B.C. plans family law changes to decide who gets the pets when couples split

BC plans family law changes

The important role pets play in families who are separating is being addressed in proposed amendments to British Columbia's Family Law Act.

Attorney General Niki Sharma says amendments she introduced in B.C.'s legislature will clarify the law around pets, property and pensions for couples and families going through a separation or divorce.

She says the amendments, if passed, will provide more guidance for people and judges involved in a legal dispute.

The changes would require the consideration of factors that include each person's ability and willingness to care for a pet, the relationship a child has with the animal and the risk of family violence or threat of cruelty.

Sharma says other proposed amendments to the law would include making it easier to equitably divide property and improve the division of pensions.

The government says in a statement that the amendments are based on a review over several years of the Family Law Act to address both changes in society and developments in case law.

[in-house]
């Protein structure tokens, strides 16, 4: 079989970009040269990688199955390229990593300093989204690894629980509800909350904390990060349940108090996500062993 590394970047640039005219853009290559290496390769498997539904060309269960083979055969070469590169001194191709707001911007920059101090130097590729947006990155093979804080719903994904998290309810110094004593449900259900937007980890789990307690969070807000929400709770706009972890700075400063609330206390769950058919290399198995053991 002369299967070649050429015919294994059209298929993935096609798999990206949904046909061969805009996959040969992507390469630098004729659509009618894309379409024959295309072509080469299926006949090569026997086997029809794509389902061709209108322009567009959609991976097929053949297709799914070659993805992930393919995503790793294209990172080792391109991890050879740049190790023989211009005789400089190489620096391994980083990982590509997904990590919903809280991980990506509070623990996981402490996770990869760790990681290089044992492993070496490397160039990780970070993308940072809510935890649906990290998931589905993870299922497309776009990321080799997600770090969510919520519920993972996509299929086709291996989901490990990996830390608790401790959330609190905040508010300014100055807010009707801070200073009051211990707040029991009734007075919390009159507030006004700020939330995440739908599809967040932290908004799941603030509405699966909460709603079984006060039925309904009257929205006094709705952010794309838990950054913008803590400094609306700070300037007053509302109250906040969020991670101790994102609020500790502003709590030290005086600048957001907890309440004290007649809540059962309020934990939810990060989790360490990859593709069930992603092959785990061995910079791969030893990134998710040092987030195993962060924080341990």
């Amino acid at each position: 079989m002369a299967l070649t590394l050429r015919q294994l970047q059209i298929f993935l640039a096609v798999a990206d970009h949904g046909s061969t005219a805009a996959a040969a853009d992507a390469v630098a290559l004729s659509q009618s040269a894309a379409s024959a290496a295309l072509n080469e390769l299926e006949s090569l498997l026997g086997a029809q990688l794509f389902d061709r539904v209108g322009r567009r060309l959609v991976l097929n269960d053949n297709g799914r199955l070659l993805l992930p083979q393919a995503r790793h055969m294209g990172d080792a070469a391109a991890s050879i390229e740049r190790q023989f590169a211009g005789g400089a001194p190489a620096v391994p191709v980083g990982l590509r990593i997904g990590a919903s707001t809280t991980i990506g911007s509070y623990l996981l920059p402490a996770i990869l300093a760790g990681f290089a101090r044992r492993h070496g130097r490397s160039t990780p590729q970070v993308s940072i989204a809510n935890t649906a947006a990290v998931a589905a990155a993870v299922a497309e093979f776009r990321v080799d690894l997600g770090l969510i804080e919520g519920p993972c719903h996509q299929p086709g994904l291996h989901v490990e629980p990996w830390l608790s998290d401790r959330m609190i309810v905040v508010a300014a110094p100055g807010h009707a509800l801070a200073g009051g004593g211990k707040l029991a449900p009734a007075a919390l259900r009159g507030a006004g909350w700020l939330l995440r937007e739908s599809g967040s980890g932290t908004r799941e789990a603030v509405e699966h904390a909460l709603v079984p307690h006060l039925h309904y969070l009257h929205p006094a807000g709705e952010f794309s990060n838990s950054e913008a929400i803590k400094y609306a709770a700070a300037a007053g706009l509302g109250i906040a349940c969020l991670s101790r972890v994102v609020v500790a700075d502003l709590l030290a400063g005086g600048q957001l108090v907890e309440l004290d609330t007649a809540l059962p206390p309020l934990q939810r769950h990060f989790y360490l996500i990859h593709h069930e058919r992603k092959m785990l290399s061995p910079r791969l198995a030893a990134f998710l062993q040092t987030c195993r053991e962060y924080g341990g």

Sharma says in the statement that dividing a family can be an incredibly difficult experience and the changes will help make that easier.

She says the proposed amendments "better reflect the priorities and values of people today, including making sure the important role pets play in families is considered in the separation process."

V. Victoria Shroff, an animal law specialist at Shroff and Associates, says the changes reflect how pets are valued as unique family members by society, rather than inanimate property like furniture.

"Having relevant factors to consider for these difficult decisions will bring more clarity and is a welcome change," she says in the statement.

Another proposed change would make it easier to equally divide property by preventing the use of an outdated principle called the presumption of advancement, the government says.

"Historically, this principle applied only to property transferred from husband to wife, not a wife to their husband, or between same-sex spouses or unmarried spouses," the statement says.

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